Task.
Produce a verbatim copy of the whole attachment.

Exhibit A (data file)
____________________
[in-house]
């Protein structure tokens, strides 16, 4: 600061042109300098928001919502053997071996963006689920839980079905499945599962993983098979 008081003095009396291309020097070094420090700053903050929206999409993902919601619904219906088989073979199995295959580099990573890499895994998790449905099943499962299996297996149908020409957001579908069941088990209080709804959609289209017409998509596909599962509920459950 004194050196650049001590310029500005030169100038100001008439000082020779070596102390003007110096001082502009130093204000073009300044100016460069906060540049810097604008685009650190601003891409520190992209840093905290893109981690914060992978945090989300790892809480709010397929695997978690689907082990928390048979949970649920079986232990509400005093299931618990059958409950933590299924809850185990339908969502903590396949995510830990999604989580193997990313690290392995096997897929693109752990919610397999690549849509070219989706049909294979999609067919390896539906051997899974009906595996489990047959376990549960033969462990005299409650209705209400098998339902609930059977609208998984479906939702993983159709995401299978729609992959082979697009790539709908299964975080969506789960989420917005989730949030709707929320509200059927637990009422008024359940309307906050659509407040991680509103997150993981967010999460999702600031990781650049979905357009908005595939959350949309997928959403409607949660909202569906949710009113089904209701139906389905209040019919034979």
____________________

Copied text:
[in-house]
């Protein structure tokens, strides 16, 4: 600061042109300098928001919502053997071996963006689920839980079905499945599962993983098979 008081003095009396291309020097070094420090700053903050929206999409993902919601619904219906088989073979199995295959580099990573890499895994998790449905099943499962299996297996149908020409957001579908069941088990209080709804959609289209017409998509596909599962509920459950 004194050196650049001590310029500005030169100038100001008439000082020779070596102390003007110096001082502009130093204000073009300044100016460069906060540049810097604008685009650190601003891409520190992209840093905290893109981690914060992978945090989300790892809480709010397929695997978690689907082990928390048979949970649920079986232990509400005093299931618990059958409950933590299924809850185990339908969502903590396949995510830990999604989580193997990313690290392995096997897929693109752990919610397999690549849509070219989706049909294979999609067919390896539906051997899974009906595996489990047959376990549960033969462990005299409650209705209400098998339902609930059977609208998984479906939702993983159709995401299978729609992959082979697009790539709908299964975080969506789960989420917005989730949030709707929320509200059927637990009422008024359940309307906050659509407040991680509103997150993981967010999460999702600031990781650049979905357009908005595939959350949309997928959403409607949660909202569906949710009113089904209701139906389905209040019919034979």